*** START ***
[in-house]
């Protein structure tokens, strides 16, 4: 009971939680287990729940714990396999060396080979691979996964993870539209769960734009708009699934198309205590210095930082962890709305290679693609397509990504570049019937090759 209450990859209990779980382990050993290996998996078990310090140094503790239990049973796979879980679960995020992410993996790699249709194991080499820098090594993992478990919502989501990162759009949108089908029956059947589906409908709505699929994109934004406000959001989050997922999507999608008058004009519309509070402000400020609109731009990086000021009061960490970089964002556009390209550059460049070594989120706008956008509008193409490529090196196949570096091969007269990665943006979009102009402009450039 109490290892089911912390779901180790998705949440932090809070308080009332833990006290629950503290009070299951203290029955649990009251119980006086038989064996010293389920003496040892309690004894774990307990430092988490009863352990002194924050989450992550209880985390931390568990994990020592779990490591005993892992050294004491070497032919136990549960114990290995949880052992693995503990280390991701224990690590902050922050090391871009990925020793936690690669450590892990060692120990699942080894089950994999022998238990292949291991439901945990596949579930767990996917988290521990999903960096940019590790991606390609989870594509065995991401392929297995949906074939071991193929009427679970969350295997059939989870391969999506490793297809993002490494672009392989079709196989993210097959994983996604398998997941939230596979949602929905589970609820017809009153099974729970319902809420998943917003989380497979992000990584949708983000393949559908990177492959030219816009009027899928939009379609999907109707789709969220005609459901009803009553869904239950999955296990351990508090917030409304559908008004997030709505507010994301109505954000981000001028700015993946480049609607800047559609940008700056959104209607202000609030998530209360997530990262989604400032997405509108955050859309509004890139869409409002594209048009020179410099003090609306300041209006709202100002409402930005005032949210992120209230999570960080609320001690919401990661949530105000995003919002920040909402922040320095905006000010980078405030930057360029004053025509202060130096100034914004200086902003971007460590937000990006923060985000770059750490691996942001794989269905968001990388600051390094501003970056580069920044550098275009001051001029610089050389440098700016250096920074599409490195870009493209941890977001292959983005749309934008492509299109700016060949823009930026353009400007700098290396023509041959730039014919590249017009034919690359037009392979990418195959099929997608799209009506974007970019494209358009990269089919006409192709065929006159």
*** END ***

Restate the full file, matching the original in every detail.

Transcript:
[in-house]
């Protein structure tokens, strides 16, 4: 009971939680287990729940714990396999060396080979691979996964993870539209769960734009708009699934198309205590210095930082962890709305290679693609397509990504570049019937090759 209450990859209990779980382990050993290996998996078990310090140094503790239990049973796979879980679960995020992410993996790699249709194991080499820098090594993992478990919502989501990162759009949108089908029956059947589906409908709505699929994109934004406000959001989050997922999507999608008058004009519309509070402000400020609109731009990086000021009061960490970089964002556009390209550059460049070594989120706008956008509008193409490529090196196949570096091969007269990665943006979009102009402009450039 109490290892089911912390779901180790998705949440932090809070308080009332833990006290629950503290009070299951203290029955649990009251119980006086038989064996010293389920003496040892309690004894774990307990430092988490009863352990002194924050989450992550209880985390931390568990994990020592779990490591005993892992050294004491070497032919136990549960114990290995949880052992693995503990280390991701224990690590902050922050090391871009990925020793936690690669450590892990060692120990699942080894089950994999022998238990292949291991439901945990596949579930767990996917988290521990999903960096940019590790991606390609989870594509065995991401392929297995949906074939071991193929009427679970969350295997059939989870391969999506490793297809993002490494672009392989079709196989993210097959994983996604398998997941939230596979949602929905589970609820017809009153099974729970319902809420998943917003989380497979992000990584949708983000393949559908990177492959030219816009009027899928939009379609999907109707789709969220005609459901009803009553869904239950999955296990351990508090917030409304559908008004997030709505507010994301109505954000981000001028700015993946480049609607800047559609940008700056959104209607202000609030998530209360997530990262989604400032997405509108955050859309509004890139869409409002594209048009020179410099003090609306300041209006709202100002409402930005005032949210992120209230999570960080609320001690919401990661949530105000995003919002920040909402922040320095905006000010980078405030930057360029004053025509202060130096100034914004200086902003971007460590937000990006923060985000770059750490691996942001794989269905968001990388600051390094501003970056580069920044550098275009001051001029610089050389440098700016250096920074599409490195870009493209941890977001292959983005749309934008492509299109700016060949823009930026353009400007700098290396023509041959730039014919590249017009034919690359037009392979990418195959099929997608799209009506974007970019494209358009990269089919006409192709065929006159």